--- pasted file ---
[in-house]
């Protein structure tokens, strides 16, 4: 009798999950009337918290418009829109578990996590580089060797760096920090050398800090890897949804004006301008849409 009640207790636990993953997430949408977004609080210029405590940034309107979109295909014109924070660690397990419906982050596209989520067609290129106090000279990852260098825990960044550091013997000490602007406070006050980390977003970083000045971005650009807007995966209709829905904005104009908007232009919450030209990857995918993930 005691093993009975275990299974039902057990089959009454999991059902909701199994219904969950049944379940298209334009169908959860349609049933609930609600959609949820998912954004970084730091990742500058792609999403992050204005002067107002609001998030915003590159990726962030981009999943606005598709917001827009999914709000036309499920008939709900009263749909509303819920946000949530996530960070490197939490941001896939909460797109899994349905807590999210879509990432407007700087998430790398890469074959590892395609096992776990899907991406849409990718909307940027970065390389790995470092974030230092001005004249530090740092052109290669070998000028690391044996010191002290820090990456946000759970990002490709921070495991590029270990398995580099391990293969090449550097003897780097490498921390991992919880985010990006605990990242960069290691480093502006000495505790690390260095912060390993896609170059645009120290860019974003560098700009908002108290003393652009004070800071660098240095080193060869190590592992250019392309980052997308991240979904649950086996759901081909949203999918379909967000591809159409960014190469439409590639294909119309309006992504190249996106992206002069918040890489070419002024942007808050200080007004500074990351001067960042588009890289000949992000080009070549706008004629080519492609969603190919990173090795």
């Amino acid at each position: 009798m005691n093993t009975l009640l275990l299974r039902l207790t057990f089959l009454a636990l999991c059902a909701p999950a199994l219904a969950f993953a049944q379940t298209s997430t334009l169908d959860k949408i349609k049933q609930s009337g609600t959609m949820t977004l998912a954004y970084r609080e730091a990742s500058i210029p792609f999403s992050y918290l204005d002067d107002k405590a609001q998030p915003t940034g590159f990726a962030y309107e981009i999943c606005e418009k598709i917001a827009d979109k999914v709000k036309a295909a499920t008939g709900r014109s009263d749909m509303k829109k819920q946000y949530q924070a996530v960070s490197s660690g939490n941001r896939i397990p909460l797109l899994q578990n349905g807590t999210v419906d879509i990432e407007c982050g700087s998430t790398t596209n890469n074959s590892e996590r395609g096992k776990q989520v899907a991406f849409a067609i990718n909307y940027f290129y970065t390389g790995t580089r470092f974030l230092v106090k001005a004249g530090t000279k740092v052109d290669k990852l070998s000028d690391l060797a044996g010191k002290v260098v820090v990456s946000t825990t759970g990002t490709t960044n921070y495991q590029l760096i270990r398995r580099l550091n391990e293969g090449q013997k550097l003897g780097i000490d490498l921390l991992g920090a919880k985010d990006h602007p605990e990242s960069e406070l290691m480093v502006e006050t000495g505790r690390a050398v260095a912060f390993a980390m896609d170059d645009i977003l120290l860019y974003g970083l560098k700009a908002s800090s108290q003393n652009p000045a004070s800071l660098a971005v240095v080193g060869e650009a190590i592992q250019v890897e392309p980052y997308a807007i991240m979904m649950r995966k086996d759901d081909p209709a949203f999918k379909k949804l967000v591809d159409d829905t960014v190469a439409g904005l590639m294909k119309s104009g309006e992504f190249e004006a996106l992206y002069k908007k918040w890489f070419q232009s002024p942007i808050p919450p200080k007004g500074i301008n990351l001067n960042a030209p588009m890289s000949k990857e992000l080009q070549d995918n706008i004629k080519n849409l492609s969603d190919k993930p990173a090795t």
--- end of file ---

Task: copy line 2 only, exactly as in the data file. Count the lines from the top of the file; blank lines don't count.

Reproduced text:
């Protein structure tokens, strides 16, 4: 009798999950009337918290418009829109578990996590580089060797760096920090050398800090890897949804004006301008849409 009640207790636990993953997430949408977004609080210029405590940034309107979109295909014109924070660690397990419906982050596209989520067609290129106090000279990852260098825990960044550091013997000490602007406070006050980390977003970083000045971005650009807007995966209709829905904005104009908007232009919450030209990857995918993930 005691093993009975275990299974039902057990089959009454999991059902909701199994219904969950049944379940298209334009169908959860349609049933609930609600959609949820998912954004970084730091990742500058792609999403992050204005002067107002609001998030915003590159990726962030981009999943606005598709917001827009999914709000036309499920008939709900009263749909509303819920946000949530996530960070490197939490941001896939909460797109899994349905807590999210879509990432407007700087998430790398890469074959590892395609096992776990899907991406849409990718909307940027970065390389790995470092974030230092001005004249530090740092052109290669070998000028690391044996010191002290820090990456946000759970990002490709921070495991590029270990398995580099391990293969090449550097003897780097490498921390991992919880985010990006605990990242960069290691480093502006000495505790690390260095912060390993896609170059645009120290860019974003560098700009908002108290003393652009004070800071660098240095080193060869190590592992250019392309980052997308991240979904649950086996759901081909949203999918379909967000591809159409960014190469439409590639294909119309309006992504190249996106992206002069918040890489070419002024942007808050200080007004500074990351001067960042588009890289000949992000080009070549706008004629080519492609969603190919990173090795």